I and the Bird 49: the Wordchaser


Welcome to the 49th edition of I and the Bird, the carnival for bloggers who love birds. I’m calling this edition — with a nod to my fellow Pennsylvanian Rob Fergus — the Wordchaser. I’m less of a birder than a bird appreciator (for street cred, I can only point to my vice-presidency in the local Audubon chapter), but I chase down poems the way a life-lister chases birds.

Past editions of I and the Bird have showcased the host’s own creativity, with sometimes extraordinary results. But this time I want to turn it around and focus on the linguistic creativity of the contributors themselves. Poems, like birds, are everywhere; it’s just a matter of training ourselves to recognize them — a metaphor here, an alliterative passage there, and something lovely dark and deep lurking just beyond. And with a little bit of editing, the English language naturally resolves into a rough iambic pentameter…

gnatcatcher on scarlet oak

Each line in the “found poem” below is a link to the post I lifted it from. I’ve altered nothing but the punctuation, and I’ve included an audio version for those who may have trouble hearing the poetry at first. I’m hoping the excerpts will read like riddles, enticing you to click through and discover their original contexts.

Lots of good things happen unbidden. Sure they do:

A Golden-winged singing in the far field;

A chance encounter with a small flock of Cockatoos,

Little cotton balls above their legs;

Fallouts of migrants at coastal “fire-escapes;”

Antshrikes, antwrens and antbirds churring and flitting.

A Bobolink flew up out of the field and circled me,

The super nova of the forest, the gaudy Prothonotary.

I knew instantly what it was! There was no mistaking

An immature Bald Eagle in January with a broken wing.

They make the most amazing murbling noises

(Audubon would have said something like that).

The afternoon lull had set in, but we pressed on.

We spotted the lapwings again, out in the glasswort–

How high above the water the white flashes!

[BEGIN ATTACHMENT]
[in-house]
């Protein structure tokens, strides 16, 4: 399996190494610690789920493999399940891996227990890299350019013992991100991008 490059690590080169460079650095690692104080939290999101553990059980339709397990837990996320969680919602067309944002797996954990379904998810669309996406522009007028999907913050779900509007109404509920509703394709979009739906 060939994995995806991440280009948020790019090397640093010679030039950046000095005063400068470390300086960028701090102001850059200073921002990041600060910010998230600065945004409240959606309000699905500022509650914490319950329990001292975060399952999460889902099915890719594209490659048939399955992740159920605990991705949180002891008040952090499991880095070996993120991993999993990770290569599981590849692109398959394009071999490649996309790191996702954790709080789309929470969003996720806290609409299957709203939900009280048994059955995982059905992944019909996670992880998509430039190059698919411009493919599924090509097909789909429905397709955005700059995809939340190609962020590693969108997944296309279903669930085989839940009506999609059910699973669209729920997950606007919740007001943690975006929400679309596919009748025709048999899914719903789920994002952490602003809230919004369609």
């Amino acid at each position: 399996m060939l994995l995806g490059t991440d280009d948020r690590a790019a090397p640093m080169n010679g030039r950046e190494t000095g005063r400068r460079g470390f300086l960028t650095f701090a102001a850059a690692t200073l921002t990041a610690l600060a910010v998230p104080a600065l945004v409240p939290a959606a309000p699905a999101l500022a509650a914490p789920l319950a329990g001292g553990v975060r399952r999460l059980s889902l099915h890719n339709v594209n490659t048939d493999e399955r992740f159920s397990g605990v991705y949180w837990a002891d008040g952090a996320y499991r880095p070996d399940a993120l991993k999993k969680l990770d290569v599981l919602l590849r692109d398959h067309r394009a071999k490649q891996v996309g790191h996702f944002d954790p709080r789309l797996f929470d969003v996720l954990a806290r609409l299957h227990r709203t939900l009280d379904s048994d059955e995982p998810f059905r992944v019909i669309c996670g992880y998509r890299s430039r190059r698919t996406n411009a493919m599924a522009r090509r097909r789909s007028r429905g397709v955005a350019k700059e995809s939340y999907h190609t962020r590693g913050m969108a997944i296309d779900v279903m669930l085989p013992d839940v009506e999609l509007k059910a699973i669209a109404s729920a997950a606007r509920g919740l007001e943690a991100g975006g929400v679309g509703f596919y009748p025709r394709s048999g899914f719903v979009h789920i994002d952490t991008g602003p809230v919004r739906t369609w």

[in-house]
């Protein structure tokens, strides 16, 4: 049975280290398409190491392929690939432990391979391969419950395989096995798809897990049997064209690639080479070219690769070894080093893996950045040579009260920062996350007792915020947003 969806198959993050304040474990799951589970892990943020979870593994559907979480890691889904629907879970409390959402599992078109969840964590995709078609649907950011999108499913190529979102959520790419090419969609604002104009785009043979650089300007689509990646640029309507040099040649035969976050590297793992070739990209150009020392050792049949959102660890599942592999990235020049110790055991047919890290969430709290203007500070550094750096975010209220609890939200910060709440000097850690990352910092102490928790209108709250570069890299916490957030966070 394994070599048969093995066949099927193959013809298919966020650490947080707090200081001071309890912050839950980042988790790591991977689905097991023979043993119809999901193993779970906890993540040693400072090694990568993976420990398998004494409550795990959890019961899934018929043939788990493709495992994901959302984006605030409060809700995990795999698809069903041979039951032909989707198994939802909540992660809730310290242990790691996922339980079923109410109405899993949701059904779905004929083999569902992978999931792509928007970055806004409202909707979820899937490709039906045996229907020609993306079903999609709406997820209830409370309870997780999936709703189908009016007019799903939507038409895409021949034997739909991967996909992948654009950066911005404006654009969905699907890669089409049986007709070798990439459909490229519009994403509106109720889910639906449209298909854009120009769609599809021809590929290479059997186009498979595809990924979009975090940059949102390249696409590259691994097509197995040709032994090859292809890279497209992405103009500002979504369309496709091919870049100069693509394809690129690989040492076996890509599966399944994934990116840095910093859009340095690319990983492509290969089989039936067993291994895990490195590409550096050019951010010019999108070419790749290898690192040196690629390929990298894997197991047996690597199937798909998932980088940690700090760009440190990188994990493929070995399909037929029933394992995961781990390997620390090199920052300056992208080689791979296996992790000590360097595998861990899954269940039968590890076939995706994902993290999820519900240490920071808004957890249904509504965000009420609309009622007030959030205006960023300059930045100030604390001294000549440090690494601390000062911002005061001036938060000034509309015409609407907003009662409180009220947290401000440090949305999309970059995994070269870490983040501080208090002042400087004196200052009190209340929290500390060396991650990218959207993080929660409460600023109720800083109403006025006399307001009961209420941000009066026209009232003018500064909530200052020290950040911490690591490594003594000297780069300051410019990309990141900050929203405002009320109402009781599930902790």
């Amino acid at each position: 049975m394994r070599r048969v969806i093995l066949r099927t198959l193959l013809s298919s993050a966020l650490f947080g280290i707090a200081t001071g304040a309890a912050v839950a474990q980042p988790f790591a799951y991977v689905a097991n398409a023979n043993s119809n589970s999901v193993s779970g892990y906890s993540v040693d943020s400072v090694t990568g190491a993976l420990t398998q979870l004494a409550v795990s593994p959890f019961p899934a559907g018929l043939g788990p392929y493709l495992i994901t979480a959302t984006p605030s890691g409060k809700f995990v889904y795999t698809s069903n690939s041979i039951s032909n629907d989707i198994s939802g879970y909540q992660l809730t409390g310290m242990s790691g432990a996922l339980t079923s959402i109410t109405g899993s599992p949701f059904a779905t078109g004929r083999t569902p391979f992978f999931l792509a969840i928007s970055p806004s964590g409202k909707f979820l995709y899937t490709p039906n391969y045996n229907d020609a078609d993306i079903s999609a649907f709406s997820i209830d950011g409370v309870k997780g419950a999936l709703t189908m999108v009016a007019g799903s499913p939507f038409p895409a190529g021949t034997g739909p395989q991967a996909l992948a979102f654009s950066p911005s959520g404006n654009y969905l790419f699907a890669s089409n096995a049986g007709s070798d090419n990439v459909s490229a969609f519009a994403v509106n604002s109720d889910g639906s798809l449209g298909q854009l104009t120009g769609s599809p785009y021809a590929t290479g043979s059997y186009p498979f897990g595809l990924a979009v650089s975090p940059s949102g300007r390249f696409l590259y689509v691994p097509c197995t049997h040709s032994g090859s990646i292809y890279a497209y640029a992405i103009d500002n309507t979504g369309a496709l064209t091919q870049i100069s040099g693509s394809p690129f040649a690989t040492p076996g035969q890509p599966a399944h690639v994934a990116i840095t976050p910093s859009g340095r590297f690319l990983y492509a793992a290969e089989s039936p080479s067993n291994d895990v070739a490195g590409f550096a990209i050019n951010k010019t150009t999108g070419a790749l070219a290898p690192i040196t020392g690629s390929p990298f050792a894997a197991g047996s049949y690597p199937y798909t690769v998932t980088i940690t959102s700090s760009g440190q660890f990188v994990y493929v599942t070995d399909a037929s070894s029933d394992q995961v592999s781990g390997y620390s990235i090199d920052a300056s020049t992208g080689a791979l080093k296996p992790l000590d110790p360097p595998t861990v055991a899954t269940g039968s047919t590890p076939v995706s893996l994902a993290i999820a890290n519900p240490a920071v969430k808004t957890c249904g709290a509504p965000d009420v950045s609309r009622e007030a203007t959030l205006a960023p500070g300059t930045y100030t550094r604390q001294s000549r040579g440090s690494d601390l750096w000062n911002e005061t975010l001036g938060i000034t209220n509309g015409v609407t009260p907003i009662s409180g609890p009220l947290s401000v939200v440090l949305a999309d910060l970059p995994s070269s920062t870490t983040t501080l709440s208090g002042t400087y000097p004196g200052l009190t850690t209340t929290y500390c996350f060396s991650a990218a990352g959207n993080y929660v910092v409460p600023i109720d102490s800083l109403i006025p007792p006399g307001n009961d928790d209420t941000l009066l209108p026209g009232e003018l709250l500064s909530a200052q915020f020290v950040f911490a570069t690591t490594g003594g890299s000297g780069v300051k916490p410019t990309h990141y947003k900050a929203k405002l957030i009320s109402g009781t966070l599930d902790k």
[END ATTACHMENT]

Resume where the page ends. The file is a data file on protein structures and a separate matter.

Who knows how they knew they were there,

Bird with bird, birds with the very air.

Red Knot, that salmon sensation, doesn’t persist;

I can’t pry them from their hidden nest.

Tomorrow perhaps. Perhaps the day after,

I will spot snipe both close and in good light,

Hundreds of ruddy turnstones, a least sandpiper,

Dendroica cerulea by sound as well as sight.

In their minds, they’re following the food,

Catching arthropods as they attempt to flee

In dewy grass, or ground on the sole of my boot.

I wanted to see the Gray-crowned Yellowthroat;

How it arrived on the window sill I know not.

It was dusk by that time and no hope of a decent photo.

The bird stretches its wings and simply lets go.

hunger bird

Sources: Julie Zickefoose, Thomasburg Walks, Trevor’s Birding, Living the Scientific Life, Gulf Coast Bird Observatory, Drawing the Motmot, The Birdchaser, Bell Tower Birding, Richard Guthrie, Bird Treatment and Learning Center, The Egret’s Nest, Birds Etcetera, The Hawk Owl’s Nest, Ben Cruachan Blog, The Nemesis Bird, The Flatbush Gardener, Fragments from Floyd, 10,000 Birds, Marcia Bonta, The House and other Arctic musings, lovely dark and deep, A DC Birding Blog, Cup O’ Books, Gavan Central, Tick Magnet, Antshrike’s Bird Blog, Bird Ecology Study Group, Wrenaissance Reflections, Dzonoqua’s Whistle.

The next edition of I and the Bird will appear in two weeks at A Blog Around the Clock. Send submissions to Bora: Coturnix AT gmail DOT com.

30 Replies to “I and the Bird 49: the Wordchaser”

  1. Pingback: I and the Bird #49
  2. Sweet…I love found poetry and this is a great example of it! This must have taken forever to put together. Bravo!

  3. Pingback: I and the Bird # 49 « lovely dark and deep
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  5. You take too little credit. This is indeed a fascinating bit of poetry. It seems an impossible task, but you brought it together beautifully!

  6. Wow. As a birder and a poet, I can only say, “Wow!” That is wonderful and I am totally intrigued and will click through on all the links. Thank you for doing us proud!

  7. the birds and I… how many are there now? chirping gets more boisterous daily inside the walls of my kitchen. There’s a hole in the clapboard where the porch wires once ran to the porch. Tomorrow I’ll see who’s living in there. I enjoyed this found poem.

  8. Truly outstanding – thanks for such a great carnival. I was intrigued to click back to the originating posts to find the context for the lines of the poem.


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  10. A big thanks to everyone who read/listened, commented, or linked. I had a lot of fun putting this together, and encourage anyone with a blog to consider volunteering to host I&tB or another blog carnival yourself. (The Festival of the Trees is still looking for hosts from August on!)

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